How the Super Bowl will manage security

Security at the first Super Bowl in the New Jersey/New York area will top that of any event since 9/11.

Safety measures are so intense that related equipment and personnel have claimed nearly two-thirds of the parking lot, according to Woody Johnson, owner of the New York Jets and co-chairman of the NJ/NY Super Bowl Host Committee.

Only 11,000 to 13,000 parking spaces are left, he told CNBC in an interview Friday. The venue, MetLife Stadium, has a capacity of 82,566.

Johnson, whose team plays at the stadium in the regular season, advised that attendees "take mass transit," to the game. "There's a bus—the NFL has organized that all over the town," he added.

With thousands of people—many of them not residents of the metropolitan area—waiting in lines for public transit and going through security checks, the logistics surrounding the game have been complex.

(Read more: Super Bowl ads: Why social media matters now)

In an interview with CNBC on Thursday, former NFL quarterback Joe Theismann said, "I'm very curious to see how smoothly that runs."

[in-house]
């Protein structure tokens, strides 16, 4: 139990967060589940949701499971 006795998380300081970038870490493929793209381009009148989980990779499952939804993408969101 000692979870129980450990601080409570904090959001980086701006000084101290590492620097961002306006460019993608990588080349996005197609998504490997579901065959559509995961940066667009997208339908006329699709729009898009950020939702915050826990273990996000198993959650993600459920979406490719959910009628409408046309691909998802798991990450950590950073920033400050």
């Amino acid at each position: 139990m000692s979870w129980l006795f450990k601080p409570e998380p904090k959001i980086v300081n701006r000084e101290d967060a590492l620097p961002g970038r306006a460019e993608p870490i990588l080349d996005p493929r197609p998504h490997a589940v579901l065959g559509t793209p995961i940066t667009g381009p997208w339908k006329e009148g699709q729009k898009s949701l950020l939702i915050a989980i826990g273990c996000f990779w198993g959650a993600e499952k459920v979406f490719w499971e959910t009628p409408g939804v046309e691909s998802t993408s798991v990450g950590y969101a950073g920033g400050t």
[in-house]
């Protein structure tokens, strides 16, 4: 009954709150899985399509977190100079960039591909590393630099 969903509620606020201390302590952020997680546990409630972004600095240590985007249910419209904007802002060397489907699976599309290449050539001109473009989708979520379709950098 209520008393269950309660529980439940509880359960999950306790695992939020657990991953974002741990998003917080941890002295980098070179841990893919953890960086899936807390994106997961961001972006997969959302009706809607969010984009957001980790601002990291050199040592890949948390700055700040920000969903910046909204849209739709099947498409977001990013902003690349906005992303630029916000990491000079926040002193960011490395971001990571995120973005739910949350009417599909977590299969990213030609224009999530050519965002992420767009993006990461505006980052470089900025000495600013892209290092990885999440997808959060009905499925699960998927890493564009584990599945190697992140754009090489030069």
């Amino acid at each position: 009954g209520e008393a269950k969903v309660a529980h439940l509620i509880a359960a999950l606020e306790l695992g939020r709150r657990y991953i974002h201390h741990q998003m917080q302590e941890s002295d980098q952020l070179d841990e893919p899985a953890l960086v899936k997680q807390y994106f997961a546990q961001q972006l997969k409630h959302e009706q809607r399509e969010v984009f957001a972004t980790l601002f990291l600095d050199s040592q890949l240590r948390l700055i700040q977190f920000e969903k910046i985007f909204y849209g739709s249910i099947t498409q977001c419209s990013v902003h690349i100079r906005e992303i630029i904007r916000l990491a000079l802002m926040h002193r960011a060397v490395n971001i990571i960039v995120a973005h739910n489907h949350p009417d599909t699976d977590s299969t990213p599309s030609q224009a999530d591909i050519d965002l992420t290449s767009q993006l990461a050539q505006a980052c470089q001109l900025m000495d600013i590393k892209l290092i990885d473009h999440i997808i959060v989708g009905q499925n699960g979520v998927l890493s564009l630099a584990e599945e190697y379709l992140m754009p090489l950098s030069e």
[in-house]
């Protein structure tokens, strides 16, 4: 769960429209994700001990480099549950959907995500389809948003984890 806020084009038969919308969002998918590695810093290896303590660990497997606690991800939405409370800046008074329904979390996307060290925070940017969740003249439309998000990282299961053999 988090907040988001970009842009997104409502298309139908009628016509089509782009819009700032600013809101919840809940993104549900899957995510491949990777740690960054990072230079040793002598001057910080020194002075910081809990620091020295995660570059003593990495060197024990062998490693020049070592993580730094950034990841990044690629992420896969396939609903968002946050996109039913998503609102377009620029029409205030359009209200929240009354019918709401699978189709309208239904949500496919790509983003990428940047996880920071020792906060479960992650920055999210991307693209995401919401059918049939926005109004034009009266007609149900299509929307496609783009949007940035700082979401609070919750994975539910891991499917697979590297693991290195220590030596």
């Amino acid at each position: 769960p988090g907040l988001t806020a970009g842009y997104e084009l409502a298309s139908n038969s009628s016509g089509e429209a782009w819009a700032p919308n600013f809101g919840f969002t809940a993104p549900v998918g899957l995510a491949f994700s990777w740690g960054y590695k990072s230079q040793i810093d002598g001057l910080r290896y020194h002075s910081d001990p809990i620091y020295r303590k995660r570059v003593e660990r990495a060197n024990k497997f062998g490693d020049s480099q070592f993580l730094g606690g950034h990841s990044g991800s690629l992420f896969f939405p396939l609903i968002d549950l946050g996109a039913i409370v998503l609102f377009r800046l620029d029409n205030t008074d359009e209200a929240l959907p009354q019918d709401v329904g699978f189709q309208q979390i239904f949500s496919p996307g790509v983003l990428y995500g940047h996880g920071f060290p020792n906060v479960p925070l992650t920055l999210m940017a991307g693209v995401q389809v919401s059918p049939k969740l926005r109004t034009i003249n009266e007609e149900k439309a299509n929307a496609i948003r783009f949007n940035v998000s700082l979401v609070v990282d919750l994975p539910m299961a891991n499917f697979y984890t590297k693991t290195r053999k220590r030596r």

The FBI reported Friday that hotels and other locations near the stadium had received suspicious letters and packages. But initial tests showed the items were not hazardous, NBC News reported.

—By Evelyn Cheng, special to CNBC


  • Shoppers at Ashley Furniture are getting $1 million in free stuff, after the owner in College Station, Texas, said it would reimburse anything bought last week if A&M Aggies beat South Carolina Gamecocks by more than 10 points. Mark Wilks, Ashley Furniture Store owner, says he's happy about the deal.

  • Surfers are catching the action via GoPro cameras and drones, and some say the video content is giving a boost to the surfing industry. CNBC's Morgan Brennan reports.

  • Deloitte Tax CEO and former college defensive lineman Carl Allegretti says he learned some valuable lessons for business from the football field.